At first I wanted to “set the record straight” by shouting from the mountain top: This was from 1998, people. Case closed!

Then I thought about what Ms. Roddick wrote:

It makes me angry, not only because it is a male-dominated industry built on creating needs that don’t exist, but because it seems to have decided that it needs to make women unhappy about their appearances. It plays on self-doubt and insecurity about image and ageing by projecting impossible ideals of youth and beauty.

Things have not changed much since 1998 when the world first met Ruby. And yes, the world needs to be reminded of Ruby once in a while. We are a forgetful people with short attention spans which seem to get shorter with each new generation.

Ruby, who still watches us from posters throughout The Body Shop’s offices, won’t let us forget.                                     — Dame Anita Roddick

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The Real American Idols

May 30, 2011 mark my word: twitter will doom us all

Source: I saw this cartoon via Paul Rieckhoff today.   My 13-year-old is working on a debate project for school. His topic? Support for Death Penalty. (He has turned in a written article against death penalty last week. The teacher wants them to be able to argue from both sides for the topic they are […]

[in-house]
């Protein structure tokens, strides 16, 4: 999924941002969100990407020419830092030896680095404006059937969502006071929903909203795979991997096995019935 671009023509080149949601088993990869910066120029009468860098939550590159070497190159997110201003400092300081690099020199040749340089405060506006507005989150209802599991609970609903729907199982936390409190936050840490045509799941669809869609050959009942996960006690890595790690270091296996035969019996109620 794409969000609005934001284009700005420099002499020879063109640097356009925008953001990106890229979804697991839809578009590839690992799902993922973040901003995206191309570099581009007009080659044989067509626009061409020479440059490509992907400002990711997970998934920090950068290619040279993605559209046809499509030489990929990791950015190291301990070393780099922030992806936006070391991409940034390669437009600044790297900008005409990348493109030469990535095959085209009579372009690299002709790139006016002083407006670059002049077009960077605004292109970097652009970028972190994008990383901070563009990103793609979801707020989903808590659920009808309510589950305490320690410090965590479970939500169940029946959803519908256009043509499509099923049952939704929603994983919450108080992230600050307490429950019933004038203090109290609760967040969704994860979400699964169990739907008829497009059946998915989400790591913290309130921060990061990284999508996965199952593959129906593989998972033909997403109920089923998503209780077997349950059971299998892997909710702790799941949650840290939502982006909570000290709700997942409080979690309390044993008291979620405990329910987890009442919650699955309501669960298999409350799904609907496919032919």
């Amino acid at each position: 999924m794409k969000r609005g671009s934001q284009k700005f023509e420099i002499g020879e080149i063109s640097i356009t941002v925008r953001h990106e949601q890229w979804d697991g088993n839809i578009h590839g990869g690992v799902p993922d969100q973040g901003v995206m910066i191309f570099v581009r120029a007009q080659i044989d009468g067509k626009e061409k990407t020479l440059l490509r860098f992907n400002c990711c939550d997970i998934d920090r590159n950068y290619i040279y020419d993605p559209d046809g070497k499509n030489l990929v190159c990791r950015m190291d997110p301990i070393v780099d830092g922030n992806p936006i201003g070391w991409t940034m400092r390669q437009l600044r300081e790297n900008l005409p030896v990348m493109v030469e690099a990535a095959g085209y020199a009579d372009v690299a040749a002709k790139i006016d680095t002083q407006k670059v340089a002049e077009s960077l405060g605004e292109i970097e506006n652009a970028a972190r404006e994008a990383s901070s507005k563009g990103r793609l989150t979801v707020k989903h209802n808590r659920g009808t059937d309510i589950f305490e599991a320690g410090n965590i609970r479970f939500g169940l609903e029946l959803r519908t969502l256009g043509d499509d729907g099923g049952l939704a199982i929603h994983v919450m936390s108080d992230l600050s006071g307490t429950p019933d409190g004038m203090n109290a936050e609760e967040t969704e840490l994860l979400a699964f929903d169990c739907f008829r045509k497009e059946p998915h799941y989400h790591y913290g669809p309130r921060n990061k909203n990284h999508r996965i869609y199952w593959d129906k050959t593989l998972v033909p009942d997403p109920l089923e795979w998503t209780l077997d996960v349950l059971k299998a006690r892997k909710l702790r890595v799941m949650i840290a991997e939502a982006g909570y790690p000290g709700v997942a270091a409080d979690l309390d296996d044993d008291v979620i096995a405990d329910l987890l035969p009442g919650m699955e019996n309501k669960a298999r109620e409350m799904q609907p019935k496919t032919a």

9 comments

National Jukebox

May 28, 2011 random

Did you hear about the National Jukebox project unveiled by the Library of Congress earlier this month? When I heard it on NPR, I was so excited I almost crashed my car into the truck with a Calvin peeing sticker in front of me. The National Jukebox is, according to NPR, “the largest collection of […]

10 comments

Arms akimbo in the land of lotus eaters

April 16, 2011 therapy in session

This paragraph from A Visit From the Goon Squad by Jennifer Egan, which won the 2010 National Book Critics Circle Award (ETA: AND the 2011 Pulitzer Prize!) for fiction, is one of the most hauntingly vivid descriptions of a marriage that I have ever read. At the same time the description sounds clinical, meticulous, it strikes me […]

39 comments

Things You Should Read

April 15, 2011 imho is just a polite way to say I know you don't give a hoot what I think but I'm going to say it anyway

Instead of reading my blog, here are two things I came across today that you should read over the weekend: From the New York Times, A Gay Former N.B.A. Player Responds to Kobe Bryant, by John Amaechi, who in 2007 was the first NBA player to come out. We have all heard that Kobe called […]

11 comments